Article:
Beyond Traffic: Imagining a Brighter Infrastructure Future

The following is a guest blog by Fred Wagner, Principal at Beveridge & Diamond, former Chief Counsel of the Federal Highway Administration (FHWA), and moderator at the upcoming NAIOP Transportation Transformation Conference in Boston on April 9.The post originally appeared on Enviro Structure. The Beyond Traffic report will be one of many topics discussed at the upcoming event. We hope to see you there!

U.S. Department of Transportation Secretary Anthony Foxx has a favorite saying that he attributes to one of his public school teachers:  “Having no plan is a plan.”  Well, now the USDOT has a plan, or, as it calls it, a “framework,” to create the foundation for transportation infrastructure improvement for the next 30 years.  It’s called “Beyond Traffic,” a remarkably comprehensive analysis of existing data, expected trends, and policy suggestions for the entire spectrum of future transportation choices.

On April 9, NAIOP Massachusetts, The Commercial Real Estate Development Association, will host a forward-thinking conference  -“Transportation Transformation” – examining the role of transportation in a growing Massachusetts economy and its impact on real estate development.  A representative of the USDOT’s Office of Policy will kick off the NAIOP event by describing the Beyond Traffic framework and offering ideas on how the concepts reflected in Beyond Traffic could be applied to regional and local transportation planning efforts. Beveridge & Diamond is proud to sponsor this important event.

While it’s difficult to summarize a 300+ page document in one blog post, I’ll give it a go.  The over-arching theme could be this:  “Let’s make infrastructure investment decisions based on the reality of what is and what is likely to be, rather than simply based on short-term fixes to maddening congestion challenges.”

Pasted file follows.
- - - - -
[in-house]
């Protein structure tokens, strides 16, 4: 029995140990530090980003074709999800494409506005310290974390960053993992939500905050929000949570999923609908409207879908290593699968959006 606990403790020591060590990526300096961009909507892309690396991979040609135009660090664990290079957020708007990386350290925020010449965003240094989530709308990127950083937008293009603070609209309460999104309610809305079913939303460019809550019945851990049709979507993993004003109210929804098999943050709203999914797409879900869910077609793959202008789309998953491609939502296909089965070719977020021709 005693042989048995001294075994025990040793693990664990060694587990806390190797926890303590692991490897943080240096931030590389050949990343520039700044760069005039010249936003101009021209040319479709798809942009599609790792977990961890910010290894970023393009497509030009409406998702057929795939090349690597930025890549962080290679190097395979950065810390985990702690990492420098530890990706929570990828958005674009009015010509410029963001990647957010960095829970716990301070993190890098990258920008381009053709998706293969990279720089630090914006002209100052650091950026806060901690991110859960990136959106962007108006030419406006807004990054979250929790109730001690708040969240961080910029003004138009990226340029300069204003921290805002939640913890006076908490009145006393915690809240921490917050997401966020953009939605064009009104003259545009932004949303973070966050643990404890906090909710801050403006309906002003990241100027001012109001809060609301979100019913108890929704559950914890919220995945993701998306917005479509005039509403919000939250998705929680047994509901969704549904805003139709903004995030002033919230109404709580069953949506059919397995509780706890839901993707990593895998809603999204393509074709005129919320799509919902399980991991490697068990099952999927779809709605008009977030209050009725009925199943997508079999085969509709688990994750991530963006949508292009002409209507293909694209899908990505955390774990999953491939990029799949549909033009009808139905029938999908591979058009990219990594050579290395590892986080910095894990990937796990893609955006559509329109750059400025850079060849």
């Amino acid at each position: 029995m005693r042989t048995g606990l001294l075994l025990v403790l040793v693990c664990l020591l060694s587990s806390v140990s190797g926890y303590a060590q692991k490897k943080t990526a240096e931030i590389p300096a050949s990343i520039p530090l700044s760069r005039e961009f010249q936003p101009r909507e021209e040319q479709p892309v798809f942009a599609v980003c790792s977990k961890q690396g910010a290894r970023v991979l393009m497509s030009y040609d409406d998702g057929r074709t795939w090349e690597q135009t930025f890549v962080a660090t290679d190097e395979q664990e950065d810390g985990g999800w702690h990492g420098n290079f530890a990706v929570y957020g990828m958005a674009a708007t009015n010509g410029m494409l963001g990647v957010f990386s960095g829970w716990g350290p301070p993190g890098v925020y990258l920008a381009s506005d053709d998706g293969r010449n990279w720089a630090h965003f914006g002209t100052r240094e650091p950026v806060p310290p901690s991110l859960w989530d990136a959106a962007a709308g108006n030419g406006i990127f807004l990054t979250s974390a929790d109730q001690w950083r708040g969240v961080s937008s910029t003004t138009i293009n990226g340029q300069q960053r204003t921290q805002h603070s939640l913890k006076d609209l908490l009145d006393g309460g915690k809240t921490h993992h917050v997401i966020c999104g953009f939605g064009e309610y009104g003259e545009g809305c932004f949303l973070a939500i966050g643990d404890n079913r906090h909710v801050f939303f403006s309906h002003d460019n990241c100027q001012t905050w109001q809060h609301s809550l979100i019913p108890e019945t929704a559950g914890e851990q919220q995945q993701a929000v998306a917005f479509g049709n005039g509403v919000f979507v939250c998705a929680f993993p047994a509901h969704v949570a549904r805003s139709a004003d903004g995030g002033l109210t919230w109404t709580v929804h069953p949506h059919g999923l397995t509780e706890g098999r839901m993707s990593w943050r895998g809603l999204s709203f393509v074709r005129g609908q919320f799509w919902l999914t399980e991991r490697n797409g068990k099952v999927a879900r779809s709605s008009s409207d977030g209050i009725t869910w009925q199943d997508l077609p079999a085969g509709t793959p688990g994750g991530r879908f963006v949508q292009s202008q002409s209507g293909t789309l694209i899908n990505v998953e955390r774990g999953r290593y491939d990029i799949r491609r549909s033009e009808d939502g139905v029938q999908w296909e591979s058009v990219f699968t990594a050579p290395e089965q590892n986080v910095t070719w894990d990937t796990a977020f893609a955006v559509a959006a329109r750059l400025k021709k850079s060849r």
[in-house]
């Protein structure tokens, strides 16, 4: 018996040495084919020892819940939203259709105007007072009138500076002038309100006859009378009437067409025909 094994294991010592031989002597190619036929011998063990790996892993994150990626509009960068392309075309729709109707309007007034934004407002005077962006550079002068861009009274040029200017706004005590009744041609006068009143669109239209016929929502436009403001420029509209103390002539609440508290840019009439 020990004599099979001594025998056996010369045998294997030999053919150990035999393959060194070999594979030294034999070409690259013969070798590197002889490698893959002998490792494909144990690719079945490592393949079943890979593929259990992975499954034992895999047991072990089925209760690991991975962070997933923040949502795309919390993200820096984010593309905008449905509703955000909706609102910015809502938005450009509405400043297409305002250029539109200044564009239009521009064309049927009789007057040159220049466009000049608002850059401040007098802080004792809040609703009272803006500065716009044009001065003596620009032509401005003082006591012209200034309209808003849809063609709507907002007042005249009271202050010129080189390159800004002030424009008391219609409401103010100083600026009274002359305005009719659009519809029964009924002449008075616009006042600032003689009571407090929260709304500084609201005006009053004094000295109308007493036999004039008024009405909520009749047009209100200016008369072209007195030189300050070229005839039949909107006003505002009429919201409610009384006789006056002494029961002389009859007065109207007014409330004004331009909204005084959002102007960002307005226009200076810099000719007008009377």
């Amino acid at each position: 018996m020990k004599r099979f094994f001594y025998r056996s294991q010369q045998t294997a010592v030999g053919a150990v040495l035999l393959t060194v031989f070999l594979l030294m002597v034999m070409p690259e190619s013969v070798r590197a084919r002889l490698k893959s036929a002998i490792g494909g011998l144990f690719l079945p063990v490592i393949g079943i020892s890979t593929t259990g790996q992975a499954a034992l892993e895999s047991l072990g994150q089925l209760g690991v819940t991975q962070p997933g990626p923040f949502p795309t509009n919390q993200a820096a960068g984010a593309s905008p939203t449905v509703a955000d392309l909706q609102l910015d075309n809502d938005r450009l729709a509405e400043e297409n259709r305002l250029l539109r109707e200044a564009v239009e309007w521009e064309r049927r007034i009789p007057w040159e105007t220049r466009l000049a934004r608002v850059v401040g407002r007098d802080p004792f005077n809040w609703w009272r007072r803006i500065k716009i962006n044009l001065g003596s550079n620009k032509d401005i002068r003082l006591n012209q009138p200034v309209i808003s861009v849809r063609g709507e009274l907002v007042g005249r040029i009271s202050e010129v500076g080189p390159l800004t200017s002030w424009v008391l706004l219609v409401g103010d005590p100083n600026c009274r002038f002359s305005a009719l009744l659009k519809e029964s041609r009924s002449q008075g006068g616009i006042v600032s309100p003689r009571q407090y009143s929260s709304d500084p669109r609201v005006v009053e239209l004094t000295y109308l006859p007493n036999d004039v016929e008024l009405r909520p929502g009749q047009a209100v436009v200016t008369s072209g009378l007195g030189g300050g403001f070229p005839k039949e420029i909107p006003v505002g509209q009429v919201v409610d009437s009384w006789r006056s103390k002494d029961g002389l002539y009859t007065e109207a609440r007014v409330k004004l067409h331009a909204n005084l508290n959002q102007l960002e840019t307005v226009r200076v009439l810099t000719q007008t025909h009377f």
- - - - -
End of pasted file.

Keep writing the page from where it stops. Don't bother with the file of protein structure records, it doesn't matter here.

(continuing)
What are some of those realities?

  • We face an aging transportation system that desperately needs attention.
  • More and more Americans will be settling in “mega-regions” around the country, potentially exacerbating congestion in our already most populated cities.
  • Younger people will likely continue to drive less, and look to alternative means of mobility.
  • At the same time, the proportion of older Americans will continue to grow, placing greater demands on travel for work and leisure in that segment of our population.
  • Innovation will alter the way we think about commuting, from ride-sharing options, to increased telecommuting, to autonomous vehicles.
  • Our changing climate will demand that we stress adaptation for some of our most crucial transportation infrastructure.

Some of the data revealed in Beyond Traffic is no doubt sobering.  The U.S. population is expected to increase by 70 million by 2045.  Transportation costs will continue to be the second largest expense for U.S. households (besides shelter) and, at the same time, will likely remain the second highest source of GHG emissions.  We face a huge investment gap at the same time a political solution to long-term funding at the federal level remains a daunting challenge.

Yet, for every significant challenge, great opportunities exist.  Technological advances have resulted in a doubling of vehicle fuel efficiency standards.  Americans have much greater flexibility in how and where they work.  GPS technology tells us where we need to go, but can also be used to help us find parking spaces downtown or in garages more efficiently.  Autonomous vehicles can potentially allow even more vehicles to use our highways and streets, but do so more safely and efficiently.  (Never mind getting additional work done while your car drives you to your destination.)  Freight shipments will also become more efficient as automation connects ports to rails to trucks.

Beyond Traffic challenges all of us to confront how future policy choices could either complement or conflict with these trends.  While the USDOT stresses that this framework is not an action plan, it cries out for all of us to consider how to create such a plan.  Anyone interested in this topic should go to to offer comments before a final version of the report is published later this year.

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